Get Your Office Party Started ... Without Starting a Lawsuit: Six Last-Minute Tips
1. Limit Liquor-fueled Liability. Consider no drinks, charging for drinks, imposing a maximum number of drinks, or holding an afternoon event. (Any combination of these steps also dramatically decreases the risk of personal injury or workplace violence at your soiree.)
2. Seek Out the Spouses. Many companies include spouses for common-sense reasons. They can temper the worst troublemakers, and HR needs all the help it can get in monitoring for any potential behavioral breaches. (Whether or not spouses come, ban the mistletoe as well as party games that involve revealing personal secrets or require body contortions/physical contact or any sort of disrobing. In fact, party games in general pose all sorts of unknown risks.)
3. Prime the Top People. Ensure that your executives "know the risks to them." Dozens of upper-level managers and corporate leaders have lost their jobs over holiday-party misconduct. An executive briefing that sufficiently "scares the C-suite" and ensures that they set the example is well worth the time and money.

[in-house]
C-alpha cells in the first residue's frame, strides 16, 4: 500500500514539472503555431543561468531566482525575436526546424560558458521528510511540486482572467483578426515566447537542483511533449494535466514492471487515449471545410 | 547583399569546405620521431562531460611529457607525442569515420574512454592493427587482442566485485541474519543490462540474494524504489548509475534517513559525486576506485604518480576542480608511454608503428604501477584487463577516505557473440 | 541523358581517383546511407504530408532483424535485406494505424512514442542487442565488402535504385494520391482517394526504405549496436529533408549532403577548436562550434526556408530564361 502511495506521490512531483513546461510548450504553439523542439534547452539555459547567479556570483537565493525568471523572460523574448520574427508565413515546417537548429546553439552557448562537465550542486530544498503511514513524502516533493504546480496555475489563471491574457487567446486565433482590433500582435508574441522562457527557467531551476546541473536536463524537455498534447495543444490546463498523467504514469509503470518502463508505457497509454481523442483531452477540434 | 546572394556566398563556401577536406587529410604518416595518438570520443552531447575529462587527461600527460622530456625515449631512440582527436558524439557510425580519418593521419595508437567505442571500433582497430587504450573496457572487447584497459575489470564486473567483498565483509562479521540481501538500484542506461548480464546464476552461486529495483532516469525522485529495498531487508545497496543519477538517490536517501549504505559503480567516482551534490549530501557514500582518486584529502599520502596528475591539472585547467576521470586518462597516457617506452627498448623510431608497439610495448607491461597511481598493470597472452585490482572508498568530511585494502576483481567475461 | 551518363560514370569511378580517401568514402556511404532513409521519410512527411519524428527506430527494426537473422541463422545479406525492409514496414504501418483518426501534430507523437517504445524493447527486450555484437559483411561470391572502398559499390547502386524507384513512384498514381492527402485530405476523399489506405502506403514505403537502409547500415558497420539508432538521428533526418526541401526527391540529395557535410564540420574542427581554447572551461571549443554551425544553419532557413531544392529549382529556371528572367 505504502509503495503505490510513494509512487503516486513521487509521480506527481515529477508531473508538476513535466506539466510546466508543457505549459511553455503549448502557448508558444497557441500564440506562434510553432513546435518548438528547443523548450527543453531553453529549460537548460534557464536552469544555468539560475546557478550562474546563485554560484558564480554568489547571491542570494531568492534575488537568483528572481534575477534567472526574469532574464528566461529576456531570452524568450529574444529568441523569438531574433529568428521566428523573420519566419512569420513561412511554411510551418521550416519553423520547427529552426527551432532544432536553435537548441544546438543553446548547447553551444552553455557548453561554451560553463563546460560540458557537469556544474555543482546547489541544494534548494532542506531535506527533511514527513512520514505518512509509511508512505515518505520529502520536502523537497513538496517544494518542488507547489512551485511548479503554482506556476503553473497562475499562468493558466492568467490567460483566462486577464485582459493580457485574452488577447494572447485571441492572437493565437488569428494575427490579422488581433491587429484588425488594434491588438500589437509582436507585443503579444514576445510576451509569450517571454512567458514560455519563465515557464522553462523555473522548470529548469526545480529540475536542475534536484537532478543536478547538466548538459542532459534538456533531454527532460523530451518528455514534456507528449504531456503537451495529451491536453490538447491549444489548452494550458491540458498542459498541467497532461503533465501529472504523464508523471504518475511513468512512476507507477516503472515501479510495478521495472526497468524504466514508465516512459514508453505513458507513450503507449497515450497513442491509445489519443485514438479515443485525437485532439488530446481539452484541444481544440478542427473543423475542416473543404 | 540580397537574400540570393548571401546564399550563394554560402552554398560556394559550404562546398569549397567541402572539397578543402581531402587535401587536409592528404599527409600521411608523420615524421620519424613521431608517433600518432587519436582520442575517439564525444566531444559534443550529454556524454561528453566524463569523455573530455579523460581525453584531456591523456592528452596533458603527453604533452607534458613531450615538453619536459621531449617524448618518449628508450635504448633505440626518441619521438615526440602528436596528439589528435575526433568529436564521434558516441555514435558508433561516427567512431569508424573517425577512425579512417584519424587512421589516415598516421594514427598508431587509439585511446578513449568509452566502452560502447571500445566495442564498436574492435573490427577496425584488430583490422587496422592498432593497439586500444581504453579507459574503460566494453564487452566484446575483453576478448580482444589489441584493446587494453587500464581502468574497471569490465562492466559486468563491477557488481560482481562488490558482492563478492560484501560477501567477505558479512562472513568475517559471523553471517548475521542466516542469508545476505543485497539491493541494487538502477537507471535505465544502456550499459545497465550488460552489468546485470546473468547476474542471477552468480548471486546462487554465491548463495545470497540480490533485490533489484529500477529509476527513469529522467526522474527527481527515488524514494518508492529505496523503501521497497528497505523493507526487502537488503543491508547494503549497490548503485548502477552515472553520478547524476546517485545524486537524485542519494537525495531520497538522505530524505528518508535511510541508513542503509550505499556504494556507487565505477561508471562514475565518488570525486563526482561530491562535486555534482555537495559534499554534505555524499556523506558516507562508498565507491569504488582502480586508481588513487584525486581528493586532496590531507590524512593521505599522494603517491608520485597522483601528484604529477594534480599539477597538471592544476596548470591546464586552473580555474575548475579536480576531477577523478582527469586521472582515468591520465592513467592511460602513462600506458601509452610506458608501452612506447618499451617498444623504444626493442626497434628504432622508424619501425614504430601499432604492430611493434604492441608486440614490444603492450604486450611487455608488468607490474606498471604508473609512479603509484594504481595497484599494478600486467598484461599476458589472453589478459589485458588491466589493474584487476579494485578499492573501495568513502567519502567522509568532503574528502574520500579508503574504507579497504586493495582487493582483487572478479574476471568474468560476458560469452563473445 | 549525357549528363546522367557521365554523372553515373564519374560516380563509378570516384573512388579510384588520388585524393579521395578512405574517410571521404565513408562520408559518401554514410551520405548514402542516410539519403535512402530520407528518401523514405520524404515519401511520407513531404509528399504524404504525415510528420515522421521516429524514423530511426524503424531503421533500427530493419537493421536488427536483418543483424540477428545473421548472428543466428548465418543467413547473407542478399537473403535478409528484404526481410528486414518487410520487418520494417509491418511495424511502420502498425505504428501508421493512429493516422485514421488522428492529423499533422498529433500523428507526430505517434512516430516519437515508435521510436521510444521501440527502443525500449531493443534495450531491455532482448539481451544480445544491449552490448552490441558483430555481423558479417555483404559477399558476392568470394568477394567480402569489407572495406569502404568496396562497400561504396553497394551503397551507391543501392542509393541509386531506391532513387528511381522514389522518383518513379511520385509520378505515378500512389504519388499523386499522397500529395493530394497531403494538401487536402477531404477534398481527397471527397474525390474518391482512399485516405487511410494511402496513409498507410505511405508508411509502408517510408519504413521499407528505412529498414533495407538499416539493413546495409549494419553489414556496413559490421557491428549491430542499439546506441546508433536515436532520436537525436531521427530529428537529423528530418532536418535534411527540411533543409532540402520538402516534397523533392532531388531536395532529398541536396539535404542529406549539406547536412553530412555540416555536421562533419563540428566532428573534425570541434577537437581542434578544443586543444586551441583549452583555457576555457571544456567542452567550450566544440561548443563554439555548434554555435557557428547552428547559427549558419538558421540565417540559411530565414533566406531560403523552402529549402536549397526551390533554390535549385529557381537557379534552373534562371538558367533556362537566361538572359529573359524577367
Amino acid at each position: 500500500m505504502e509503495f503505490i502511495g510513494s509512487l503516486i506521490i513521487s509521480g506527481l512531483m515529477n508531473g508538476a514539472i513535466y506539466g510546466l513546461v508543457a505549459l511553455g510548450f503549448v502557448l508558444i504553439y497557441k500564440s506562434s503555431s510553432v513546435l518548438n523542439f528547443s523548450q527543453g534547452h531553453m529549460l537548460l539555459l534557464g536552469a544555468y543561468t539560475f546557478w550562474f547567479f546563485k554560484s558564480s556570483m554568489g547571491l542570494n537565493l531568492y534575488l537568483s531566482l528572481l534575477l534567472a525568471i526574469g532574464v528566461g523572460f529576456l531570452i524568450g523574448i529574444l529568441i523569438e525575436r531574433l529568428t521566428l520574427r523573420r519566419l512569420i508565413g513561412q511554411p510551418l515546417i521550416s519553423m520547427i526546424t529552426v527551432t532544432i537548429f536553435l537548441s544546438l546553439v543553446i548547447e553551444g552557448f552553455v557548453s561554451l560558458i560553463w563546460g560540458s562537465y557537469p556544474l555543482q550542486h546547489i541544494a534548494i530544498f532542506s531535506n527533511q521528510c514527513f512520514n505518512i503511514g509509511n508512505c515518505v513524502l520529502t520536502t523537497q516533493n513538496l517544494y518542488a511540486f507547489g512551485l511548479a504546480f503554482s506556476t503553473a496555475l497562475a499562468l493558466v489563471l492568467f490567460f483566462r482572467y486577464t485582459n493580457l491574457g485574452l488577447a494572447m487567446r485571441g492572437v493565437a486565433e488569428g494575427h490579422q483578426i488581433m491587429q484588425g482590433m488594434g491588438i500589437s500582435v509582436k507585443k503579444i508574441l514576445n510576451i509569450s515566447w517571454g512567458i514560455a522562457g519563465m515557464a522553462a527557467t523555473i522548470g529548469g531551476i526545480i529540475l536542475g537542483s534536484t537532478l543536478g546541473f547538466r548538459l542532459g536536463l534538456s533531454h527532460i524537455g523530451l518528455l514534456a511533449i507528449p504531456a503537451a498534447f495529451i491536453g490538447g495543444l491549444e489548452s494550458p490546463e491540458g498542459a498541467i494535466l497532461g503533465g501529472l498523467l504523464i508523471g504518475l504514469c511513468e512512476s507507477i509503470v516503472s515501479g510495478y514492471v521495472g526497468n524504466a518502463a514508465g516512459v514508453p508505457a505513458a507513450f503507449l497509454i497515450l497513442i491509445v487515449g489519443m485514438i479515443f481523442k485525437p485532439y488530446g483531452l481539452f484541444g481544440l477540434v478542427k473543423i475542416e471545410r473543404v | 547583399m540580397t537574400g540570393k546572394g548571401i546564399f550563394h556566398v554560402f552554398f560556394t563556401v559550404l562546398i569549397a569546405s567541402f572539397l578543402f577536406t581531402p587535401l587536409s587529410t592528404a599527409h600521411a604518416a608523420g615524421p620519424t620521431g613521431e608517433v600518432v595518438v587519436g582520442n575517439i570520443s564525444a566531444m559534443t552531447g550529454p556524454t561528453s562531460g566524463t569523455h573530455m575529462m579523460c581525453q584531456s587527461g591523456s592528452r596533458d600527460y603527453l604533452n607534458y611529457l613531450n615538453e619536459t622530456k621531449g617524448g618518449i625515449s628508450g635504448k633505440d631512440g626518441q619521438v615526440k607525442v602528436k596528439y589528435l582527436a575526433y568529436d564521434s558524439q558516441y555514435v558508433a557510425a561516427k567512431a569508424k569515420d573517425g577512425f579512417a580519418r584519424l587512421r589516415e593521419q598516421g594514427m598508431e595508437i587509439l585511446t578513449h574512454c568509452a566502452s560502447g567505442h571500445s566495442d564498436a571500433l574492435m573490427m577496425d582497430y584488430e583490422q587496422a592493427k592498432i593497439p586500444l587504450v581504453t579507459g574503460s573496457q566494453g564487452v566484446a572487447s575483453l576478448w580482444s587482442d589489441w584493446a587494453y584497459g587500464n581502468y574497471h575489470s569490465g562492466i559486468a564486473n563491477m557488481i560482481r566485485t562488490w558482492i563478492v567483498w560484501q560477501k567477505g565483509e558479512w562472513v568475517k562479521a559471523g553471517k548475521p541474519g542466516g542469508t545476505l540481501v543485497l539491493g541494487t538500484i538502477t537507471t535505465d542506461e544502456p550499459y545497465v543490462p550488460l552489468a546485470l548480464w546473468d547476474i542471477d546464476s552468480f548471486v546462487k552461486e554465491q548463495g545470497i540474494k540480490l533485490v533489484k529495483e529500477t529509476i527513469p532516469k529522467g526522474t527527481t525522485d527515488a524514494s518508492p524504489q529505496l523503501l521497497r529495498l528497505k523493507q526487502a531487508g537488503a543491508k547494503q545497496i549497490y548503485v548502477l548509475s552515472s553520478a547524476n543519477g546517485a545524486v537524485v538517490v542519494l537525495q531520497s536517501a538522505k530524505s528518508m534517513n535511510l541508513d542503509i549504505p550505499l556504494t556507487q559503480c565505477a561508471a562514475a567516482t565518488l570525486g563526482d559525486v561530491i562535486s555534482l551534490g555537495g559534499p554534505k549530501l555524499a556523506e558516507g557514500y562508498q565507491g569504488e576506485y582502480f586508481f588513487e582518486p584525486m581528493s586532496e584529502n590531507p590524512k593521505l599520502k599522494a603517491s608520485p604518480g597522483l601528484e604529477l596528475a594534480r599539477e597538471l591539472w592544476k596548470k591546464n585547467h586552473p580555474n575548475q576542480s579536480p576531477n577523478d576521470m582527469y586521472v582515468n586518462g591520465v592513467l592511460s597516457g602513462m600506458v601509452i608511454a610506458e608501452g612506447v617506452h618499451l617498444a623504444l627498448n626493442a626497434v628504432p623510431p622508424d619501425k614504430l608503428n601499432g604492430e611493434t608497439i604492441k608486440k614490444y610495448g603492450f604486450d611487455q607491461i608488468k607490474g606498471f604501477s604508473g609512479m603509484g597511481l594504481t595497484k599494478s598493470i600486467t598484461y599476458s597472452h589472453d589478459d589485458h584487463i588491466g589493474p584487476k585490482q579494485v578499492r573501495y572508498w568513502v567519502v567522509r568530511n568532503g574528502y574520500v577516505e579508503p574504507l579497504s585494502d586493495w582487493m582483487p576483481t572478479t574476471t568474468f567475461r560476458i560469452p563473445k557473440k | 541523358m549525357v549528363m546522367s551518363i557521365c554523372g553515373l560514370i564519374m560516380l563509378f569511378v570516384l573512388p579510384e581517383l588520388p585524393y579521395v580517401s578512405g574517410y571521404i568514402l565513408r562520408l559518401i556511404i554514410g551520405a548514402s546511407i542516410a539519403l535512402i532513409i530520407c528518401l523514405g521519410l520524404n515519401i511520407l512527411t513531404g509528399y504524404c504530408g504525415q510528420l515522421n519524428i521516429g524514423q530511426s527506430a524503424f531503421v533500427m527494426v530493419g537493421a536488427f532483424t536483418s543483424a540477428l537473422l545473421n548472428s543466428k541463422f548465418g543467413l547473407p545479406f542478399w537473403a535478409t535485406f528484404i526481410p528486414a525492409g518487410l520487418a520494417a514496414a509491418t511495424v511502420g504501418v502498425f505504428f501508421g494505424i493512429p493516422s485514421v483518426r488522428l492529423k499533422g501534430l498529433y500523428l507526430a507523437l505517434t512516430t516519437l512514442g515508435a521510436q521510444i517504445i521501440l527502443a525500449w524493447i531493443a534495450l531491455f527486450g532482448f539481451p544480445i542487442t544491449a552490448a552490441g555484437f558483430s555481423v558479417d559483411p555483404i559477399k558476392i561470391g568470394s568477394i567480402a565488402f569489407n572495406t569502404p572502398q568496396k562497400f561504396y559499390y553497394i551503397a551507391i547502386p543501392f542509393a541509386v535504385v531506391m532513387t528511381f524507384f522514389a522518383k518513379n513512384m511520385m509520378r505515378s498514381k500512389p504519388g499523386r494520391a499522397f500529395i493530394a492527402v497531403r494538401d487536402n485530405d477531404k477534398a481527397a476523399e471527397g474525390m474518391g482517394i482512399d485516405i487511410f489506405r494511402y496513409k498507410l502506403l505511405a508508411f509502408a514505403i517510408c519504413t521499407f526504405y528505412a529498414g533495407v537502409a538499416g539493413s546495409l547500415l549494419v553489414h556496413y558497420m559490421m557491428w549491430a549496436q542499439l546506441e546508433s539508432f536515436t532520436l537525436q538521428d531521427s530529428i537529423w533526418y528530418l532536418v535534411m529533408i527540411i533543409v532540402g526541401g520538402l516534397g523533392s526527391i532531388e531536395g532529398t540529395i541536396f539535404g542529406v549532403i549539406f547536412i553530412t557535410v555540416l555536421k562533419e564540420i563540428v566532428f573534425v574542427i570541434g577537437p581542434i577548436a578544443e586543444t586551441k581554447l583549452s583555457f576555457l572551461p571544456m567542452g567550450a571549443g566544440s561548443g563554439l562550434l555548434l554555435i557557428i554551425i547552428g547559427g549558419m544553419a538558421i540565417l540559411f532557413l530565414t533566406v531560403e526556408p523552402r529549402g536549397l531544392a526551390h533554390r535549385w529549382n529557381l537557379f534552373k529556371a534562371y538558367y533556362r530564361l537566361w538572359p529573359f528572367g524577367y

4. Discipline the Days After. Follow up and investigate any allegation of party-related misconduct, even minor infractions, just as you would if the incident occurred during the "normal" 9-to-5 workday. Remember, your company party is a company event. (Always use an appropriate, thorough, and effective HR-driven investigation process and watch for possible retaliation against those who had the courage to complain or assist in the fact-finding.)
5. Redistribute the Rules. Conduct-related rules and policies or plain-talk reminders should be given to everyone before the event. If possible, the messages should come from the top, after a preview/vetting by HR or your compliance team.
6. Educate Effectively. Confirm that you have conducted comprehensive, high-impact conduct and harassment-prevention training within the last few months. (One way to ensure that your training meets muster is to check that it has been reviewed, evaluated, and cited for its impact in the context of actual federal consent decrees.) If you have not deployed such training recently, plan to do so in 2013. The best forward-looking defense is a commitment to train and to do it right.
Posted by Philippe Weiss, Tracy Billows on Dec 10, 2012